150 years ago a mob attacked the Chinese community in Los Angeles


“How John can dodge the act of exclusion” JS Pughe (detail), center page in Puck, July 12, 1905, Prints and Photographs Division of the Library of Congress

This opinion piece from the University of Hawaii at Mānoa Professor of geography and environmental sciences Reece jones was first published in the Washington Post on October 24, 2021.

The phrase “mass lynching” generally reminds us of the thousands of violent acts of racial terror committed against African Americans, primarily in the Deep South, between the end of the Civil War and the end of the 20th century.

But one of the largest mass lynchings in U.S. history, on Sunday 150 years ago, occurred in Los Angeles and targeted Chinese immigrants. On October 24, 1871, a mob of white and Hispanic Angelenos rampaged through the city’s Chinatown, torching buildings and attacking residents. When the dust settled, 17 Chinese men were lynched in a racist violence crisis that portended upcoming Chinese exclusion laws and pogroms across the American West to drive out remaining Chinese residents.

The treatment of the Chinese at the end of the 19th century is often forgotten today, but without it one cannot fully understand the era or its lingering legacies. White supremacist violence in the United States, which was rooted in anti-blackness, also maintained the color line against other groups, including Native Americans and non-white immigrants. By revisiting the history of Chinese exclusion, the wider scope of white supremacist violence in the 19th century becomes clear.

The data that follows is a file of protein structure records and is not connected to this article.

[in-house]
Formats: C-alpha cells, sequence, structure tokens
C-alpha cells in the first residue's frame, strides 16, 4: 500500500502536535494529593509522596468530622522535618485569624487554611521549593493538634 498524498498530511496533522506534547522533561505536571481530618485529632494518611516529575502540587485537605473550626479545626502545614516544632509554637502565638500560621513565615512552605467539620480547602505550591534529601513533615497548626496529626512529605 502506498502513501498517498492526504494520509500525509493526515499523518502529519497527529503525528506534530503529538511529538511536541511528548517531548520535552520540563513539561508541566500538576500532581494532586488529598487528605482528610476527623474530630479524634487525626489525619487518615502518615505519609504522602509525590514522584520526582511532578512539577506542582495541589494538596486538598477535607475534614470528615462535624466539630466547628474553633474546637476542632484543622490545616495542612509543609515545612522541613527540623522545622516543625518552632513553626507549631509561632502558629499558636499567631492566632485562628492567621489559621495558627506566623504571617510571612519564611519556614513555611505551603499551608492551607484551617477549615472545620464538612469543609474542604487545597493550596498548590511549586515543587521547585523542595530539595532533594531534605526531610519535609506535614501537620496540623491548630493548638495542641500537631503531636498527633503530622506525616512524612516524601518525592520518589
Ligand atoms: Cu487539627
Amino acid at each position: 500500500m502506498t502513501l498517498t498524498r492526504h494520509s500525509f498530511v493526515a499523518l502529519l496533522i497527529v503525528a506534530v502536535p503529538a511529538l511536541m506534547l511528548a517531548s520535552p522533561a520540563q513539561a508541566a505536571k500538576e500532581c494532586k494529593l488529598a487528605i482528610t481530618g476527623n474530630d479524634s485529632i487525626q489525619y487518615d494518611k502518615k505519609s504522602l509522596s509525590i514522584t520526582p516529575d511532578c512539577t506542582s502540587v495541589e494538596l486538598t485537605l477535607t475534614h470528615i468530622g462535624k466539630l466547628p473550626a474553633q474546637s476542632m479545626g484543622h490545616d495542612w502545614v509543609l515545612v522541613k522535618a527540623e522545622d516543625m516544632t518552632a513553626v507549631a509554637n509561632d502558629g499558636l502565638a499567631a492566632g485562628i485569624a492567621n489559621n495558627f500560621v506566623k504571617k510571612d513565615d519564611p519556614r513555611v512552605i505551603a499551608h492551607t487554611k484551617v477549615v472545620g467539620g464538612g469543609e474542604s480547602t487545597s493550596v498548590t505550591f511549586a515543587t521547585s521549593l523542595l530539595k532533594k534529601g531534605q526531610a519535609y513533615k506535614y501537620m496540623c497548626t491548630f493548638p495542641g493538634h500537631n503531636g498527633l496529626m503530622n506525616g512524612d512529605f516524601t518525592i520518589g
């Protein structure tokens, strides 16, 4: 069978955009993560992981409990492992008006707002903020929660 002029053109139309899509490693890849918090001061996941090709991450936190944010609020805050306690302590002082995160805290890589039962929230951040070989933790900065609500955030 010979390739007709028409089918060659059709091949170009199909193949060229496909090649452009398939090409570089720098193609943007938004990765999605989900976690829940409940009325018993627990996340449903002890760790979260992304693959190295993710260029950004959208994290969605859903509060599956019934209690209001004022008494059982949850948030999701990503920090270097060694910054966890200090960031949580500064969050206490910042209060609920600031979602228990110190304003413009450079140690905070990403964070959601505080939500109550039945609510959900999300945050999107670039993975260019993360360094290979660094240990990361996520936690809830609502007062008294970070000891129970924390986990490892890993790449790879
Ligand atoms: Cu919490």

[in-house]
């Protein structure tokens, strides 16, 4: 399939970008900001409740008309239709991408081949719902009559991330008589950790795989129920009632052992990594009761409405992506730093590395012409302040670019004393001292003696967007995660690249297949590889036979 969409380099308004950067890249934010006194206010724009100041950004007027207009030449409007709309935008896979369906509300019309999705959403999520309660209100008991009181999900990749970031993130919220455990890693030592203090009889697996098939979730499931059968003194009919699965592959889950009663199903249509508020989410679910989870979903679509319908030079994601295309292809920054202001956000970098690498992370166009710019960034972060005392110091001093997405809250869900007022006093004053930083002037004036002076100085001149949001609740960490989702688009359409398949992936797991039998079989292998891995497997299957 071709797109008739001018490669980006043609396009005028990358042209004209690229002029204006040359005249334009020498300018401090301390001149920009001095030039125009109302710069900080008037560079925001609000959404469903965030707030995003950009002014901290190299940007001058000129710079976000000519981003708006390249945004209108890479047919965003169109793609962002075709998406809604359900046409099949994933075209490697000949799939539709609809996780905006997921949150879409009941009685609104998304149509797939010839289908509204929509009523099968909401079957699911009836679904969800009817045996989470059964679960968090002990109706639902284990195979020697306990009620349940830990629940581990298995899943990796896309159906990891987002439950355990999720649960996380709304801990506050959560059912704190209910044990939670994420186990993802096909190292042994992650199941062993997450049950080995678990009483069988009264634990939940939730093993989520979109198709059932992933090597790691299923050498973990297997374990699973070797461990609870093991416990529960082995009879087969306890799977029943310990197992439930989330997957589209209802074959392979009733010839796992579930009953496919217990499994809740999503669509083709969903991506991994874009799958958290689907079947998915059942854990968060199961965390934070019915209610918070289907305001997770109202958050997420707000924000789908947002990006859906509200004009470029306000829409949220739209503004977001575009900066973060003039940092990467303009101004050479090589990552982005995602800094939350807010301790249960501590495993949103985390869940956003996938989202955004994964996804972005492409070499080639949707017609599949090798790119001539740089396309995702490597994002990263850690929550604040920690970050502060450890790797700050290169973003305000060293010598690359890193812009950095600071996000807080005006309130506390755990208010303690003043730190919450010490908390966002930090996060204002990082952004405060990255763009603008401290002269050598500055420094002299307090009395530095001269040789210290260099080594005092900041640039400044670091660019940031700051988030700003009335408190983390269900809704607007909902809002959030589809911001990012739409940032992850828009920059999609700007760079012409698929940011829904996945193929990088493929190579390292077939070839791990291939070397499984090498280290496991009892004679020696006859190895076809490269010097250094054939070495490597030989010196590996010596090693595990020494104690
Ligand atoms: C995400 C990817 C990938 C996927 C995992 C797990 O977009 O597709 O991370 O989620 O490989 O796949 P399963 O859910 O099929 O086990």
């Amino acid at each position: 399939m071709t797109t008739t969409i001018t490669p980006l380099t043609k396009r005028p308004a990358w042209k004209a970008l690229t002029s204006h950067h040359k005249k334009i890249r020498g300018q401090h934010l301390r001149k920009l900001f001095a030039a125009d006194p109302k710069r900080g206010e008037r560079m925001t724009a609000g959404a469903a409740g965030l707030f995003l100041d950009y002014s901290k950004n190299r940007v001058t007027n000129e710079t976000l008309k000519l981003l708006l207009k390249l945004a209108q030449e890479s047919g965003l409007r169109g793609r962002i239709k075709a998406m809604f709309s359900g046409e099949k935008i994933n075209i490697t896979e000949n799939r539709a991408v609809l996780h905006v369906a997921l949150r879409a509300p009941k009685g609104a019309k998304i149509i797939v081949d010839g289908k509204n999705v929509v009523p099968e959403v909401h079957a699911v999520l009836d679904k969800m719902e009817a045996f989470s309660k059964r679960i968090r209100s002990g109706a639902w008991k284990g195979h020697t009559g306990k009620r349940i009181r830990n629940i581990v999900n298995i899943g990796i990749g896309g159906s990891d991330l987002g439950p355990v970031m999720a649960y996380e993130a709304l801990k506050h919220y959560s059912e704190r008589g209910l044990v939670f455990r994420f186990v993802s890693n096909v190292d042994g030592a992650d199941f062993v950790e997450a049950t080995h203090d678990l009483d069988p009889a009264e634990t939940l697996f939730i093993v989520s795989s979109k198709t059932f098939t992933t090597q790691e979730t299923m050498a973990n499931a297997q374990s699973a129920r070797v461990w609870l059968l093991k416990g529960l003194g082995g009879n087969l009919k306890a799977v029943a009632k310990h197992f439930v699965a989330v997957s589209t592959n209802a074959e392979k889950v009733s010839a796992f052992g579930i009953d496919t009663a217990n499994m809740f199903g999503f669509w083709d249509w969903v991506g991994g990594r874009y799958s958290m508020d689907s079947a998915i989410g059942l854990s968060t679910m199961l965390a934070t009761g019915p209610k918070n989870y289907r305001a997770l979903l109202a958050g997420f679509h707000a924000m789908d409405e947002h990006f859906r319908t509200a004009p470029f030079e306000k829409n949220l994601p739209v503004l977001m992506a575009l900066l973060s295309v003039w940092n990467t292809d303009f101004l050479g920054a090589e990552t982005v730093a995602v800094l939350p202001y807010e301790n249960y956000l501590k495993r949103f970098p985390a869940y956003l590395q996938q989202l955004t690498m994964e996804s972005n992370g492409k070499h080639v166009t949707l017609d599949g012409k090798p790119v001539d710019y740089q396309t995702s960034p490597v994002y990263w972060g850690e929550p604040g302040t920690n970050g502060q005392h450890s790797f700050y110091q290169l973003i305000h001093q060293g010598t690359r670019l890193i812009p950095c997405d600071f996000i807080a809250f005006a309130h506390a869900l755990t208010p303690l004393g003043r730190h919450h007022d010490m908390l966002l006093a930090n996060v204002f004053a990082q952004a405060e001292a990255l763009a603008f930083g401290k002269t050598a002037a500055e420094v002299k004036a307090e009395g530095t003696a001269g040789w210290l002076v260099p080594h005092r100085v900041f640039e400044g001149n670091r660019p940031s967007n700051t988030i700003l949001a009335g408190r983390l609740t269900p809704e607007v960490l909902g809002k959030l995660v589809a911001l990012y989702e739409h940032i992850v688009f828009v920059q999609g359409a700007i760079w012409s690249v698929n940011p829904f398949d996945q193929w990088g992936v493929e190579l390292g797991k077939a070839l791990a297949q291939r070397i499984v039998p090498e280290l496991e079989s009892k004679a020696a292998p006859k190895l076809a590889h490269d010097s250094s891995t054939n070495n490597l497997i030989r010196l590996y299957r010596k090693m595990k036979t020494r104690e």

In 1830, the US census recorded only three Chinese living in the whole of the United States. However, after the United States took control of significant western territory after the Mexican-American War (1846-1848) and the discovery of gold in 1848, opportunity seekers from China joined the global migration to California. There were no national rules on who could immigrate from overseas to the United States, so the Chinese, along with everyone else, were free to come. In 1851, 2,716 people arrived from China, while the following year that number jumped to 20,026. However, what they found in the California wilderness was not an open and welcoming country. .

Already by the end of 1849, the gold fields of California were filled with prospectors and exhausted with treasures. Frustrated miners in the eastern United States attributed their lack of success to increased competition from Chinese miners, while workers, including hapless miners, accused Chinese workers of undercutting their wages. White residents blamed Chinese immigrants for bringing in vices such as prostitution and opium, and they feared the newcomers could be the vanguard of a Chinese “invasion” of North America.

Driven by nativists, state and local governments in California instituted laws designed to discourage Chinese immigration from 1852 until the 1880s, even when the constitutionality of these laws was questionable. In 1849, the Supreme Court struck down immigration laws imposed by Massachusetts and New York in a decision known as Passenger Cases, ruling that only the federal government could impose restrictions on immigration.